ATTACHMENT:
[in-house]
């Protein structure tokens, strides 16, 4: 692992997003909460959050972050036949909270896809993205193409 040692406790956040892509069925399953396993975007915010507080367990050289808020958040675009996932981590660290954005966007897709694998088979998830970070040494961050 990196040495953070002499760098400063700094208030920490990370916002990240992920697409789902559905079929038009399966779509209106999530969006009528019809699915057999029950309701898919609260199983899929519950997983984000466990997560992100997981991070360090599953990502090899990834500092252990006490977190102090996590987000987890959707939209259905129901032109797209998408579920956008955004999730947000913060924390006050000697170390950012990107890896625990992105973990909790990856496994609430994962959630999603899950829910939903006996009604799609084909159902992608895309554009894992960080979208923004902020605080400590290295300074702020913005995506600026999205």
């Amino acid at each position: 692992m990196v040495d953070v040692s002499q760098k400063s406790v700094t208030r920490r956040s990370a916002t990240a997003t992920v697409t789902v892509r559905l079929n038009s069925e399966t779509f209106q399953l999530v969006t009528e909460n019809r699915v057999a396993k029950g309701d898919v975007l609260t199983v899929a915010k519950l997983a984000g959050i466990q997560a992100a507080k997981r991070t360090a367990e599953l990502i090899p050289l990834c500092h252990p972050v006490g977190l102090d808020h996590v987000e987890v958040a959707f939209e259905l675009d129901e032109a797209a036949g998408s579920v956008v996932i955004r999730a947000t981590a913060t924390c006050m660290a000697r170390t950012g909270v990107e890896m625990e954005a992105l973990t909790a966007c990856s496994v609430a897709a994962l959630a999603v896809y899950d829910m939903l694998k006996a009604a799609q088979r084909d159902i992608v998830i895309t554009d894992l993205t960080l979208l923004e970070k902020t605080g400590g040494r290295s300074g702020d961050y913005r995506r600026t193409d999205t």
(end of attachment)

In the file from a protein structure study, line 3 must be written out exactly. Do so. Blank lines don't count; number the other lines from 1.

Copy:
């Amino acid at each position: 692992m990196v040495d953070v040692s002499q760098k400063s406790v700094t208030r920490r956040s990370a916002t990240a997003t992920v697409t789902v892509r559905l079929n038009s069925e399966t779509f209106q399953l999530v969006t009528e909460n019809r699915v057999a396993k029950g309701d898919v975007l609260t199983v899929a915010k519950l997983a984000g959050i466990q997560a992100a507080k997981r991070t360090a367990e599953l990502i090899p050289l990834c500092h252990p972050v006490g977190l102090d808020h996590v987000e987890v958040a959707f939209e259905l675009d129901e032109a797209a036949g998408s579920v956008v996932i955004r999730a947000t981590a913060t924390c006050m660290a000697r170390t950012g909270v990107e890896m625990e954005a992105l973990t909790a966007c990856s496994v609430a897709a994962l959630a999603v896809y899950d829910m939903l694998k006996a009604a799609q088979r084909d159902i992608v998830i895309t554009d894992l993205t960080l979208l923004e970070k902020t605080g400590g040494r290295s300074g702020d961050y913005r995506r600026t193409d999205t």